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  • #31
    I would get out the pencil and pull the plugs again,
    feel the pistons to see if you can feel and slack in rod bearings.
    maybe compare the 2 cylinders to get a feel of them while at TDC while rolling the motor flywheel back and forth

    that is a bad knock,
    from the sound I do not think it is in the lower gear case

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    • #32
      Does it knock when increasing rpm while still in neutral?

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      • #33
        You can use a hard handle screwdriver like a stethoscope. Touch the screwdriver tip against the block, valve cover, etc. Then put your ear firmly against the end of the screwdriver handle and plug your other ear with your finger. It works good.

        I find a long Phillips tip driver works best..rather than a flat head.

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        • #34
          Originally posted by panasonic View Post
          You can use a hard handle screwdriver like a stethoscope. Touch the screwdriver tip against the block, valve cover, etc. Then put your ear firmly against the end of the screwdriver handle and plug your other ear with your finger. It works good.

          I find a long Phillips tip driver works best..rather than a flat head.
          Good tip panasonic.

          I also use a length of water hose to hear / locate where an engine noise is coming from.

          Can you replicate the noise in neutral?
          If it is one cylinder or the other, could the engine be run on one cylinder (plug wire removed) and then swap (plug that wire back then remove the other) and start on the other one cylinder again to determine if #1 or #2 is the noisy cylinder?
          **Please do not touch high voltage wires while you have a wet foot in the bilge. Shut the engine off between switching wires.

          * if it is a cylinder, 1 or 2 does not matter other than now you know for sure it is A cylinder and a decision is to be made...

          Did you inspect under the cowling that the linkage to the spark advance is connected and moving properly as the throttle is advanced?
          After it smooths out, do you feel like you are getting full power or is it lacking?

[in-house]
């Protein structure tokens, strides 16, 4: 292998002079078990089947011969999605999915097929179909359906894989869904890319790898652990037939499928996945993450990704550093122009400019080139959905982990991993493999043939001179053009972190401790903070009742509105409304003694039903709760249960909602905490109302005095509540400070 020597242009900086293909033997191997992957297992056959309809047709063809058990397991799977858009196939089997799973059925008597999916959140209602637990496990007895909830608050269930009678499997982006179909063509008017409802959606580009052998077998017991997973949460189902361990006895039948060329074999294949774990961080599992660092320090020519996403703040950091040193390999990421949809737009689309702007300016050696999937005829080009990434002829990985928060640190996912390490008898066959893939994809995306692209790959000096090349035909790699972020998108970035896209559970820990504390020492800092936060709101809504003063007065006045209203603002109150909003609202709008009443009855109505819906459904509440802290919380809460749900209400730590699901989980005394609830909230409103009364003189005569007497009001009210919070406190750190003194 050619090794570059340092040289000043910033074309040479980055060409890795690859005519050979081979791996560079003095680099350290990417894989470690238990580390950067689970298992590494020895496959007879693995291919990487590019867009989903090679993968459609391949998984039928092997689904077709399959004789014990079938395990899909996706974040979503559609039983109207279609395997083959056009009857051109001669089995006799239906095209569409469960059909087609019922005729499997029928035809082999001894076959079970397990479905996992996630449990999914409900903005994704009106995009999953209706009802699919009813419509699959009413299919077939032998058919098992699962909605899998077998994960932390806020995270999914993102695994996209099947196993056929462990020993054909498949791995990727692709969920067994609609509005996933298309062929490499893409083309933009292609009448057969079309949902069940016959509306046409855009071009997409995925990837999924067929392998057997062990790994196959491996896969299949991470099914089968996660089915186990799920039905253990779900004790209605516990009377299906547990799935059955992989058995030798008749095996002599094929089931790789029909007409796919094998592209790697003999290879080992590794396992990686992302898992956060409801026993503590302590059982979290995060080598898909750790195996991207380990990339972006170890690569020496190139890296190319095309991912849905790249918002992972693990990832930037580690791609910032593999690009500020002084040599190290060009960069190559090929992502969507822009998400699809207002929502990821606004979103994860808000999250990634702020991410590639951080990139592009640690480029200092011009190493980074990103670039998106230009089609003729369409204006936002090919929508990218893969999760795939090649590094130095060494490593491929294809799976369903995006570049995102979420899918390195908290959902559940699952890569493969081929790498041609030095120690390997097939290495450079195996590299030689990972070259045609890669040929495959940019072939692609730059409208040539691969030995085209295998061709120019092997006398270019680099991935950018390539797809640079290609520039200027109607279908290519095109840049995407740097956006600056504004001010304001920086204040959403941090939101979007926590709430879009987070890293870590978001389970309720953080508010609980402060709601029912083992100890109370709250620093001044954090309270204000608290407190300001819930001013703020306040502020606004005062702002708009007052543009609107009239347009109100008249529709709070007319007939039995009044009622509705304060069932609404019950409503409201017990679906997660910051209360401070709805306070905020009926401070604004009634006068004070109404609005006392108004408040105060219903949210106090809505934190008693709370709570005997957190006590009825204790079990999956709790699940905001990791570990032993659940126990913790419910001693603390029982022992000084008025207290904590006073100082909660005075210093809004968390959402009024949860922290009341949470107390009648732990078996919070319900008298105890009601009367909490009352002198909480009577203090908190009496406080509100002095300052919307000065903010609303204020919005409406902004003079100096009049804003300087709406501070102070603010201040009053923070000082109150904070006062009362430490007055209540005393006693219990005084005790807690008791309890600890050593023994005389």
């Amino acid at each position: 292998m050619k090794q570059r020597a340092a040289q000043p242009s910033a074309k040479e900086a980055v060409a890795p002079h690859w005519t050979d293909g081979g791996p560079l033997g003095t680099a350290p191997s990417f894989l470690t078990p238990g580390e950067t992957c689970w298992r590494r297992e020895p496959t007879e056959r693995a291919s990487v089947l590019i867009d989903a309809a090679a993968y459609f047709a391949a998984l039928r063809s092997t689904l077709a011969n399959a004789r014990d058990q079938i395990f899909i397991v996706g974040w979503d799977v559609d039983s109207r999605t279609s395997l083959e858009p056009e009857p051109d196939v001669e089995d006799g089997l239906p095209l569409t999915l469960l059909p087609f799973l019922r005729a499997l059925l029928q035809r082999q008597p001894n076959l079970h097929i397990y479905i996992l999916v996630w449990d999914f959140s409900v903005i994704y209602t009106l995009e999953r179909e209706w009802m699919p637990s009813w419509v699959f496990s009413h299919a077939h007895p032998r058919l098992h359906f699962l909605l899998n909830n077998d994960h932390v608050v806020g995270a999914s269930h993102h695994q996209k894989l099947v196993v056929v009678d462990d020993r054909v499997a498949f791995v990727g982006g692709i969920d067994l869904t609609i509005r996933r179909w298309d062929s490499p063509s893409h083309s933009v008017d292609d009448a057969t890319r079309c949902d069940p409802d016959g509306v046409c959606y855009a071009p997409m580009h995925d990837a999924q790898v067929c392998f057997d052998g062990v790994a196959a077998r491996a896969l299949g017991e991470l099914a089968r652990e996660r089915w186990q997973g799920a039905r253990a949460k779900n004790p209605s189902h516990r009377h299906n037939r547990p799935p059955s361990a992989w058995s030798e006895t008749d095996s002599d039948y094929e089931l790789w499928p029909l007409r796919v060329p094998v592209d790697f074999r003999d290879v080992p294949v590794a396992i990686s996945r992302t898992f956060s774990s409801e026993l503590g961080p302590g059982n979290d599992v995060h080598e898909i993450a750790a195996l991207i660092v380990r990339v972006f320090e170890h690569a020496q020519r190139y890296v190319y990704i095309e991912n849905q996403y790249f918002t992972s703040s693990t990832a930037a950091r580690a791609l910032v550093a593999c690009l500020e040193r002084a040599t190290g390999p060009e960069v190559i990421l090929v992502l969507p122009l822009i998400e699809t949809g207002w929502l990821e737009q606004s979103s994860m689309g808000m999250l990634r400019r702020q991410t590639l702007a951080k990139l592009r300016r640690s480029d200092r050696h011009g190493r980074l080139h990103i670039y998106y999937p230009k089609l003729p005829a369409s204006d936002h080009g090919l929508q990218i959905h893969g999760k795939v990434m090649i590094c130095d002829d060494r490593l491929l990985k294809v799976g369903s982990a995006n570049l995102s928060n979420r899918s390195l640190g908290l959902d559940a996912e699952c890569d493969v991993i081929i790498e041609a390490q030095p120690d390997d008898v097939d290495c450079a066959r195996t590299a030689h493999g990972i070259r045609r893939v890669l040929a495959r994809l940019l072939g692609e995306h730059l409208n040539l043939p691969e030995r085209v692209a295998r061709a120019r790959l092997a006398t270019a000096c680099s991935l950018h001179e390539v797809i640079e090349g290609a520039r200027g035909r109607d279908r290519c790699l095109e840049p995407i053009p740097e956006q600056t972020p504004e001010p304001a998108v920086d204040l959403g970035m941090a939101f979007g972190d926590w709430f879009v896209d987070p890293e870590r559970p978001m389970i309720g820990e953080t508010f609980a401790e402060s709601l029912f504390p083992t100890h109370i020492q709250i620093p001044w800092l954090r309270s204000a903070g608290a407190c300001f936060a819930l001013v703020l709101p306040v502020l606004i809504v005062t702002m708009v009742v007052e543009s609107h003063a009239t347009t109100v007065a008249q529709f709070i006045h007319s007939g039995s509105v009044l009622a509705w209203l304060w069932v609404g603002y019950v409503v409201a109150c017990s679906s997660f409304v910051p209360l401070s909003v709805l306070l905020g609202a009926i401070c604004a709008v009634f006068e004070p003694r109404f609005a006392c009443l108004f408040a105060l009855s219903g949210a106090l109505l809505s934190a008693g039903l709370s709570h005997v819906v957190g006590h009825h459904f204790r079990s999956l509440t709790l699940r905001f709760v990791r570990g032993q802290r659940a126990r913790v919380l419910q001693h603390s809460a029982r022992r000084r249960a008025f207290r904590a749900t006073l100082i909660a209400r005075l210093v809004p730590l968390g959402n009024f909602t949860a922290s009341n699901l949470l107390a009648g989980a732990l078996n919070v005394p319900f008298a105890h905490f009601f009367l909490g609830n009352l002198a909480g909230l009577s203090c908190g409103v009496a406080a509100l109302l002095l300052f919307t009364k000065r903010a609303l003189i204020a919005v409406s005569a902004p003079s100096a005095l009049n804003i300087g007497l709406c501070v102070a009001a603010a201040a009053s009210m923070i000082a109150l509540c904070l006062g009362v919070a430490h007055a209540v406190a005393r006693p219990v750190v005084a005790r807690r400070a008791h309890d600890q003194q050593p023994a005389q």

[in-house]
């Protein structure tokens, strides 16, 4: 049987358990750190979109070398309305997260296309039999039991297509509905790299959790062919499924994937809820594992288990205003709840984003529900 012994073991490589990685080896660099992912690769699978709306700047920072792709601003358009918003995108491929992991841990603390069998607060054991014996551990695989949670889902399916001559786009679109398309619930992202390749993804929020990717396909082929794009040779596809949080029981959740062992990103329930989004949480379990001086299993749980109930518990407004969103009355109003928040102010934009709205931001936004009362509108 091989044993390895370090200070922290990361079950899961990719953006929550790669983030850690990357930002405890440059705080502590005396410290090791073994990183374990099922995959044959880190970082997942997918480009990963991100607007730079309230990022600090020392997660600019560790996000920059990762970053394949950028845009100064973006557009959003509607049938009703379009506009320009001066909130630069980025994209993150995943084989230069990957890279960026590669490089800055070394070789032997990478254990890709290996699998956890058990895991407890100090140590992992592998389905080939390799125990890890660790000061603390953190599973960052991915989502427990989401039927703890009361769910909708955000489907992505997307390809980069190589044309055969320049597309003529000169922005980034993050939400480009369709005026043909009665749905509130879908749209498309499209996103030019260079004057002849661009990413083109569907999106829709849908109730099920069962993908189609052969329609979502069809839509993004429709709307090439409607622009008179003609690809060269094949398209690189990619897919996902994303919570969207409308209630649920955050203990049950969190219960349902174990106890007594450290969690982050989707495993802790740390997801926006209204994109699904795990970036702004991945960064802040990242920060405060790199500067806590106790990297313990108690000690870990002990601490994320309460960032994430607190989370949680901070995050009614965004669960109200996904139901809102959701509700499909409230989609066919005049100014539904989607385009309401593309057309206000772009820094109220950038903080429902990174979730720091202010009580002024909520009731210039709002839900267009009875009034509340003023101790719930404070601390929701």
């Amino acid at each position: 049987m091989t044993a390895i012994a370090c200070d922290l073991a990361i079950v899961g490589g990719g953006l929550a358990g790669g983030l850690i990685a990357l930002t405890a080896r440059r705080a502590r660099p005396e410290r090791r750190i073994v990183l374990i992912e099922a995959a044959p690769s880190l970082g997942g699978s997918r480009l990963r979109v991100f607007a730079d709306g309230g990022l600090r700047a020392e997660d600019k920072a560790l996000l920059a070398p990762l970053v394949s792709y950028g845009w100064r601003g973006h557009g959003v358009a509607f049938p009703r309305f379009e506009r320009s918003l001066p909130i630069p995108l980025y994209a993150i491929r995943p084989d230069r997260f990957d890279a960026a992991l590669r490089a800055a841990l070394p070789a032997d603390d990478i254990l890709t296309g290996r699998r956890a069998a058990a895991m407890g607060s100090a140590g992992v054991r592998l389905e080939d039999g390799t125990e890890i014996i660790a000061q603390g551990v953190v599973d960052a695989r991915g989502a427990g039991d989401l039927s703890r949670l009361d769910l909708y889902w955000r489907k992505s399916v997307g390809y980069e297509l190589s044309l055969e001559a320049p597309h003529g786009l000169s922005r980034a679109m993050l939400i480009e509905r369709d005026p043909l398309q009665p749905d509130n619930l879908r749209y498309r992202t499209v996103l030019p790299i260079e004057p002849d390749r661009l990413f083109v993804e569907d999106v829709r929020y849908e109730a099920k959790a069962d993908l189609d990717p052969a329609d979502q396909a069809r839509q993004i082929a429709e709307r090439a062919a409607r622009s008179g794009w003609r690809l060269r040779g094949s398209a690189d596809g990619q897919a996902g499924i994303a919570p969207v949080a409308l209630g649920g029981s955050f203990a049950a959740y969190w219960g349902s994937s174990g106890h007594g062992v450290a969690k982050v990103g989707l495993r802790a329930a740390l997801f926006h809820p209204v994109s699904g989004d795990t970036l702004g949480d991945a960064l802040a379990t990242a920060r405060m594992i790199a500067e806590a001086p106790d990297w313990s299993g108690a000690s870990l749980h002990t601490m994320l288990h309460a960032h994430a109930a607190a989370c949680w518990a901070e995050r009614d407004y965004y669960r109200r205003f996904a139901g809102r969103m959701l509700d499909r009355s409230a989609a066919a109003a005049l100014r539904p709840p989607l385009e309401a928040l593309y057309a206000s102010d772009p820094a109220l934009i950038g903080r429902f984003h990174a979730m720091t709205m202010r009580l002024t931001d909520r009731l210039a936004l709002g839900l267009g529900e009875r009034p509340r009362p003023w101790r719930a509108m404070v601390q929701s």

Last edited by FabricGATOR; 05-17-2019, 01:02 PM.
          If its got teats or tires, you bound to have trouble with it....

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          • #35
            I did both the test for the lower end and pistons this morning. I took out the plugs, and with the engine in gear, I could easily turn the prop by hand. I was a smooth rotation without catches or skipping. The pencil in the cylinders produced the same results. Each piston seemed to glide the entire length of the stroke without catching. That was good news, I thought.

            A storm seemed to be gathering and the wind and chop in the harbor came up so the spark plug test will have to wait 'till tomorrow.

            Yes. It does knock when increasing rpm while in neutral.

            Can't avoid a wet foot in my bilge so I am very hesitant to screw around with hot wires. What I will try is starting the engine with one wire disconnected. If it starts, then I would figure that cylinder to be good. Then I'll stop the engine and test the second cylinder. Will that work? Anyone know of a good spark plug tester the tests while the plug is installed and connected?

            I believe the linkages are set properly, but to be honest, that's a guess. I'll check the service manual and see how to set up the spark advance. When I hit about half throttle, things smooth out and the engine pulls even and strong.

            Thanks for all the ideas and helpful information. I'm learning a lot.

            Bry

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            • #36
              The point of pulling the spark plug wires (one at a time) is to LESSEN the impact /noise IF a CONNECTING ROD BEARING IS TOAST.

              As 99Yam pointed out earlier, (but perhaps not quite understood), is the movement @ TDC. IF a bearing is bad you should be able to FEEL slight movement.
              IE, turn the engine(by hand) pushing a piston upwards. Once just past TDC, push down on the piston with a screwdriver and feel if the piston has some play BEFORE IT impacts the crankshaft.

              At the lower end of the stroke, the same method can be used. Your trying to feel for ANY PLAY between the piston/connecting rod changing directions and subsequently knocking(if the bearing is toast).